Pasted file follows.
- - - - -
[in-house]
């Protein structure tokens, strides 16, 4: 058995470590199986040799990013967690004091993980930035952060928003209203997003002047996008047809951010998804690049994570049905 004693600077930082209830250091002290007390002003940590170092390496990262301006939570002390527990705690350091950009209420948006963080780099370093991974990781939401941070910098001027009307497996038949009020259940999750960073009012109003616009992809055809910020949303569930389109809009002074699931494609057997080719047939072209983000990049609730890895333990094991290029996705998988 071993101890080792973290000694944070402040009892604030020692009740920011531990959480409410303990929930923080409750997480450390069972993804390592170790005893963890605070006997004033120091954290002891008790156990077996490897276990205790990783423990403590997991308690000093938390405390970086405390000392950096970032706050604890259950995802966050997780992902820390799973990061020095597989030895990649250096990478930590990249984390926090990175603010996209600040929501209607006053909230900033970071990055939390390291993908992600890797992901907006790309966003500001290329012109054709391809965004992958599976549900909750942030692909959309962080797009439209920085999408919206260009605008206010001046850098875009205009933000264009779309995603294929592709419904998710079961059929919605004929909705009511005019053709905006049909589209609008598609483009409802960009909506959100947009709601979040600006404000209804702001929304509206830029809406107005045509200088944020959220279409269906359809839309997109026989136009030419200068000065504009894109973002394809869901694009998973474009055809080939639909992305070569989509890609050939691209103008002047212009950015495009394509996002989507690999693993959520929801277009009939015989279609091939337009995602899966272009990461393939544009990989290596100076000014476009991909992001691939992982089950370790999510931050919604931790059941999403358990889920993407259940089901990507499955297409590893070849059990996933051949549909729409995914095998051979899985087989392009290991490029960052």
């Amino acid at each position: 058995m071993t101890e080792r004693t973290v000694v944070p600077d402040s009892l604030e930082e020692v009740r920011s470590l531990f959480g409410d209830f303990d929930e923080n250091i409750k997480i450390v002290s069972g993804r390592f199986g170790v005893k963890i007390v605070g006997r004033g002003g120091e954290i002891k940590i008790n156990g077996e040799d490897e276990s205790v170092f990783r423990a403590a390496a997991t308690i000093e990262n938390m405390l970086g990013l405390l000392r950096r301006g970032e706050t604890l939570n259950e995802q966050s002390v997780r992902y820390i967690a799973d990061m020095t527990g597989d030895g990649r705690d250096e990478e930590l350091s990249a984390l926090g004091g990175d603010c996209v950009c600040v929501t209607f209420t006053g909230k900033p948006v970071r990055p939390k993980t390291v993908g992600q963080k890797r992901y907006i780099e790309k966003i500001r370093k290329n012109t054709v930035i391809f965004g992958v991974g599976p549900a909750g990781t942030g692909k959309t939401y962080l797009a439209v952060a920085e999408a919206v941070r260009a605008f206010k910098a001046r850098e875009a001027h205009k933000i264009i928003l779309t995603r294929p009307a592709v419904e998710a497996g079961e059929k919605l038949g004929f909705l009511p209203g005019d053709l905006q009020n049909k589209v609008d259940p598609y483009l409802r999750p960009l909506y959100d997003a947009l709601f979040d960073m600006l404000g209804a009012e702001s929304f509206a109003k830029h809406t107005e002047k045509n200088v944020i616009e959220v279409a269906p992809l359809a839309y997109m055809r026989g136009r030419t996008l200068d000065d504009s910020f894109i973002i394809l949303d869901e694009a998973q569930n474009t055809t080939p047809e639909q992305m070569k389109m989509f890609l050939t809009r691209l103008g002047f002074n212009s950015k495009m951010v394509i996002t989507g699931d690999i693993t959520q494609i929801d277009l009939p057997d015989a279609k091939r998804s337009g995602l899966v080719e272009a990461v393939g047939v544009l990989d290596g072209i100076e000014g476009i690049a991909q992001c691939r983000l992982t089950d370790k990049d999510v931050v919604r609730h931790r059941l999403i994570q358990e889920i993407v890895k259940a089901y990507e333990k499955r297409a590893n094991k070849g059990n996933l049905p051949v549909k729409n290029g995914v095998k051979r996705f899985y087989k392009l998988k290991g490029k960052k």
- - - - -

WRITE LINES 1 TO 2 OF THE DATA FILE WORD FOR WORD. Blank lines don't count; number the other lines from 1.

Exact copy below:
[in-house]
């Protein structure tokens, strides 16, 4: 058995470590199986040799990013967690004091993980930035952060928003209203997003002047996008047809951010998804690049994570049905 004693600077930082209830250091002290007390002003940590170092390496990262301006939570002390527990705690350091950009209420948006963080780099370093991974990781939401941070910098001027009307497996038949009020259940999750960073009012109003616009992809055809910020949303569930389109809009002074699931494609057997080719047939072209983000990049609730890895333990094991290029996705998988 071993101890080792973290000694944070402040009892604030020692009740920011531990959480409410303990929930923080409750997480450390069972993804390592170790005893963890605070006997004033120091954290002891008790156990077996490897276990205790990783423990403590997991308690000093938390405390970086405390000392950096970032706050604890259950995802966050997780992902820390799973990061020095597989030895990649250096990478930590990249984390926090990175603010996209600040929501209607006053909230900033970071990055939390390291993908992600890797992901907006790309966003500001290329012109054709391809965004992958599976549900909750942030692909959309962080797009439209920085999408919206260009605008206010001046850098875009205009933000264009779309995603294929592709419904998710079961059929919605004929909705009511005019053709905006049909589209609008598609483009409802960009909506959100947009709601979040600006404000209804702001929304509206830029809406107005045509200088944020959220279409269906359809839309997109026989136009030419200068000065504009894109973002394809869901694009998973474009055809080939639909992305070569989509890609050939691209103008002047212009950015495009394509996002989507690999693993959520929801277009009939015989279609091939337009995602899966272009990461393939544009990989290596100076000014476009991909992001691939992982089950370790999510931050919604931790059941999403358990889920993407259940089901990507499955297409590893070849059990996933051949549909729409995914095998051979899985087989392009290991490029960052």